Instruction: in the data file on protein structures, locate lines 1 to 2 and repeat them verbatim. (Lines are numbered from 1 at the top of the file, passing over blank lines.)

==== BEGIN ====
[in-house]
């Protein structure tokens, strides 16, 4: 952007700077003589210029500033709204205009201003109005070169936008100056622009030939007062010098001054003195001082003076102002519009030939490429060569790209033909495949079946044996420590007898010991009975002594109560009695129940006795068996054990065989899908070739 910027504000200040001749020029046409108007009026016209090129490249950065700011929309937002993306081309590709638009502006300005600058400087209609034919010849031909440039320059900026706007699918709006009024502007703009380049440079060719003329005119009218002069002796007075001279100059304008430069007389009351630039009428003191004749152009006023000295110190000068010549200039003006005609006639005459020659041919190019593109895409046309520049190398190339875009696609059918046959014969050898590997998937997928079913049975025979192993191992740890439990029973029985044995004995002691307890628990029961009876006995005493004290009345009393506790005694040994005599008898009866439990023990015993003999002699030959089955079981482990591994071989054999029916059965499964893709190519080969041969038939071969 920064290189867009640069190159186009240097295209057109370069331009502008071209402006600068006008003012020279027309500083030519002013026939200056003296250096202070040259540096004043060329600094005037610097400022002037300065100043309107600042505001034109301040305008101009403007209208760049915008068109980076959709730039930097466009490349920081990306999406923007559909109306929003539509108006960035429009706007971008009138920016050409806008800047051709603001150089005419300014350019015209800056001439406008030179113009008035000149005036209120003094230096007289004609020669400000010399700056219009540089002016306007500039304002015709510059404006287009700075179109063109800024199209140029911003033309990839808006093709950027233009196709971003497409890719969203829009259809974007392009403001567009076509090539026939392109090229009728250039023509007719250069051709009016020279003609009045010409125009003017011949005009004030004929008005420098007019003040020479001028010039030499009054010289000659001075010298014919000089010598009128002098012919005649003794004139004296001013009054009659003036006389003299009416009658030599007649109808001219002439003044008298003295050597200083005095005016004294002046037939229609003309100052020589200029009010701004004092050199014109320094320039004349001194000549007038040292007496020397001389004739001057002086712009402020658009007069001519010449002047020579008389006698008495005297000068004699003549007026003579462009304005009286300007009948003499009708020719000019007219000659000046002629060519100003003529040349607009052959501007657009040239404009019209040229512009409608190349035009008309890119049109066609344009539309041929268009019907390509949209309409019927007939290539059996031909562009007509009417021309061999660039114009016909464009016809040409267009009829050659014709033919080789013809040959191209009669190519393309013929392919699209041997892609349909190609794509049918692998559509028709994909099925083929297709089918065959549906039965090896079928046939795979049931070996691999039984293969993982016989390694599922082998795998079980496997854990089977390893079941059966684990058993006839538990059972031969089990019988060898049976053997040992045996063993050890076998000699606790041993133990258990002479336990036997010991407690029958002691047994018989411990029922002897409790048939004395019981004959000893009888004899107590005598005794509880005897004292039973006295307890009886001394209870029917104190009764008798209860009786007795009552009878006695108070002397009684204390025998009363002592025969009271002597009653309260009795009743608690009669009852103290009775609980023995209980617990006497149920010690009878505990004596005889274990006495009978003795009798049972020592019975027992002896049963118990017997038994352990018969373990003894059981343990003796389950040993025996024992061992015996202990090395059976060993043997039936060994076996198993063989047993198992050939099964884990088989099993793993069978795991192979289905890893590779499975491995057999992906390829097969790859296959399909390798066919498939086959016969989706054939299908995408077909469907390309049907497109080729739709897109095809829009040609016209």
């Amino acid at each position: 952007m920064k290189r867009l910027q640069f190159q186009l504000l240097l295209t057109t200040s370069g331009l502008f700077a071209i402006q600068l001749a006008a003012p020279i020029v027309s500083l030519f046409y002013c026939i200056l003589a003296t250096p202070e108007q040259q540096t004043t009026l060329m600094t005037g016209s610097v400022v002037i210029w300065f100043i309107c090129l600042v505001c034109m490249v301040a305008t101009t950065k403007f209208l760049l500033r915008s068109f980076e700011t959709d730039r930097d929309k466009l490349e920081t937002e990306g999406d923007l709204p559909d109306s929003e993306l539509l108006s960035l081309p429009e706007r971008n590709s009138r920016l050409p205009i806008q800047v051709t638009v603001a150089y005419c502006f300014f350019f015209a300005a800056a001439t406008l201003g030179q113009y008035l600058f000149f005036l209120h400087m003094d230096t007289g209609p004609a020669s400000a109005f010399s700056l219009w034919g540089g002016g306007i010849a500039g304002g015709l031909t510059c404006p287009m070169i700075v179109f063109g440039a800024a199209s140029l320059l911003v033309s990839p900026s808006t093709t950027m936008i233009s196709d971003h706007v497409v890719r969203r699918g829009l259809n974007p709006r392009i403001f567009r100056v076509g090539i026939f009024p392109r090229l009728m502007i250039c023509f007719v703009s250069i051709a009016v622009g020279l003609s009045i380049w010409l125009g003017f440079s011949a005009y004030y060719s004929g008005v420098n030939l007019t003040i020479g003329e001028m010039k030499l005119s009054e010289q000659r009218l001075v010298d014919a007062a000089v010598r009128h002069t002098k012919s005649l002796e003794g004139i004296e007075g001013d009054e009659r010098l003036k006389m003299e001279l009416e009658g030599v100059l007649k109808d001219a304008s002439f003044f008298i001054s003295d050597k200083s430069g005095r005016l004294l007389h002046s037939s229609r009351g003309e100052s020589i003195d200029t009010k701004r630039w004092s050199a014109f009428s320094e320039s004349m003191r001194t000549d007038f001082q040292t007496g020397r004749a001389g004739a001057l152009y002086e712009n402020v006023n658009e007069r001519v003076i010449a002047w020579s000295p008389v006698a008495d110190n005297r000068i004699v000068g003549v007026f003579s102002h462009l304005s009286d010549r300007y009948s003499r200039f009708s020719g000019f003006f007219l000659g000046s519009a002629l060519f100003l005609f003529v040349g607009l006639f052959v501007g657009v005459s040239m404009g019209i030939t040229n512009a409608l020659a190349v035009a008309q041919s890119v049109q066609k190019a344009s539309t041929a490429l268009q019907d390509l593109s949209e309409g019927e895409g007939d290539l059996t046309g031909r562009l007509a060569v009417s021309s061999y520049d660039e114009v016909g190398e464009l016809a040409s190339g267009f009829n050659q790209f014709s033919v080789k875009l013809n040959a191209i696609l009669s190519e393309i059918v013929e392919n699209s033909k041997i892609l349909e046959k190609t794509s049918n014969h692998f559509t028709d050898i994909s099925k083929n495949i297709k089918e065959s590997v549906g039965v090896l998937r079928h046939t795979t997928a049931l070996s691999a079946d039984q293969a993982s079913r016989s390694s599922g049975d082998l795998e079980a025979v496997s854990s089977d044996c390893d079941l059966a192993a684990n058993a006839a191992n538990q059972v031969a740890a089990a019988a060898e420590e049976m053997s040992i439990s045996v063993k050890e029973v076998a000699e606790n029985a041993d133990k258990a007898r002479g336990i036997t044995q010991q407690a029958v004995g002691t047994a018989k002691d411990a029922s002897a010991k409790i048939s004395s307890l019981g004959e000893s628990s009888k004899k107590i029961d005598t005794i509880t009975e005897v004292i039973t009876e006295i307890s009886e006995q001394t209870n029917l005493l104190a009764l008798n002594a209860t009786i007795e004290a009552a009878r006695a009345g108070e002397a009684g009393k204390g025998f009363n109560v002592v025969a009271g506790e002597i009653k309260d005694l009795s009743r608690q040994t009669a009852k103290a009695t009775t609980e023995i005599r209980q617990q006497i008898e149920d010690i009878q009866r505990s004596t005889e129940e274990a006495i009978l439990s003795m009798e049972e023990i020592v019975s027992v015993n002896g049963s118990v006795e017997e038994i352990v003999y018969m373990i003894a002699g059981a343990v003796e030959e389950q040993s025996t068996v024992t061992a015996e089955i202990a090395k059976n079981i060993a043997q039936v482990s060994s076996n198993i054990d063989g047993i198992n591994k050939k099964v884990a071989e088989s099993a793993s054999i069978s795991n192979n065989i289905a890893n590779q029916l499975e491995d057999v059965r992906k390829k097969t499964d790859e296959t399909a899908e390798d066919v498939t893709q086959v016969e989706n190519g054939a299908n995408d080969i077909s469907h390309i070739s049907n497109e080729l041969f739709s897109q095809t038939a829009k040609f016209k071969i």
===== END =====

[in-house]
């Protein structure tokens, strides 16, 4: 952007700077003589210029500033709204205009201003109005070169936008100056622009030939007062010098001054003195001082003076102002519009030939490429060569790209033909495949079946044996420590007898010991009975002594109560009695129940006795068996054990065989899908070739 910027504000200040001749020029046409108007009026016209090129490249950065700011929309937002993306081309590709638009502006300005600058400087209609034919010849031909440039320059900026706007699918709006009024502007703009380049440079060719003329005119009218002069002796007075001279100059304008430069007389009351630039009428003191004749152009006023000295110190000068010549200039003006005609006639005459020659041919190019593109895409046309520049190398190339875009696609059918046959014969050898590997998937997928079913049975025979192993191992740890439990029973029985044995004995002691307890628990029961009876006995005493004290009345009393506790005694040994005599008898009866439990023990015993003999002699030959089955079981482990591994071989054999029916059965499964893709190519080969041969038939071969 920064290189867009640069190159186009240097295209057109370069331009502008071209402006600068006008003012020279027309500083030519002013026939200056003296250096202070040259540096004043060329600094005037610097400022002037300065100043309107600042505001034109301040305008101009403007209208760049915008068109980076959709730039930097466009490349920081990306999406923007559909109306929003539509108006960035429009706007971008009138920016050409806008800047051709603001150089005419300014350019015209800056001439406008030179113009008035000149005036209120003094230096007289004609020669400000010399700056219009540089002016306007500039304002015709510059404006287009700075179109063109800024199209140029911003033309990839808006093709950027233009196709971003497409890719969203829009259809974007392009403001567009076509090539026939392109090229009728250039023509007719250069051709009016020279003609009045010409125009003017011949005009004030004929008005420098007019003040020479001028010039030499009054010289000659001075010298014919000089010598009128002098012919005649003794004139004296001013009054009659003036006389003299009416009658030599007649109808001219002439003044008298003295050597200083005095005016004294002046037939229609003309100052020589200029009010701004004092050199014109320094320039004349001194000549007038040292007496020397001389004739001057002086712009402020658009007069001519010449002047020579008389006698008495005297000068004699003549007026003579462009304005009286300007009948003499009708020719000019007219000659000046002629060519100003003529040349607009052959501007657009040239404009019209040229512009409608190349035009008309890119049109066609344009539309041929268009019907390509949209309409019927007939290539059996031909562009007509009417021309061999660039114009016909464009016809040409267009009829050659014709033919080789013809040959191209009669190519393309013929392919699209041997892609349909190609794509049918692998559509028709994909099925083929297709089918065959549906039965090896079928046939795979049931070996691999039984293969993982016989390694599922082998795998079980496997854990089977390893079941059966684990058993006839538990059972031969089990019988060898049976053997040992045996063993050890076998000699606790041993133990258990002479336990036997010991407690029958002691047994018989411990029922002897409790048939004395019981004959000893009888004899107590005598005794509880005897004292039973006295307890009886001394209870029917104190009764008798209860009786007795009552009878006695108070002397009684204390025998009363002592025969009271002597009653309260009795009743608690009669009852103290009775609980023995209980617990006497149920010690009878505990004596005889274990006495009978003795009798049972020592019975027992002896049963118990017997038994352990018969373990003894059981343990003796389950040993025996024992061992015996202990090395059976060993043997039936060994076996198993063989047993198992050939099964884990088989099993793993069978795991192979289905890893590779499975491995057999992906390829097969790859296959399909390798066919498939086959016969989706054939299908995408077909469907390309049907497109080729739709897109095809829009040609016209």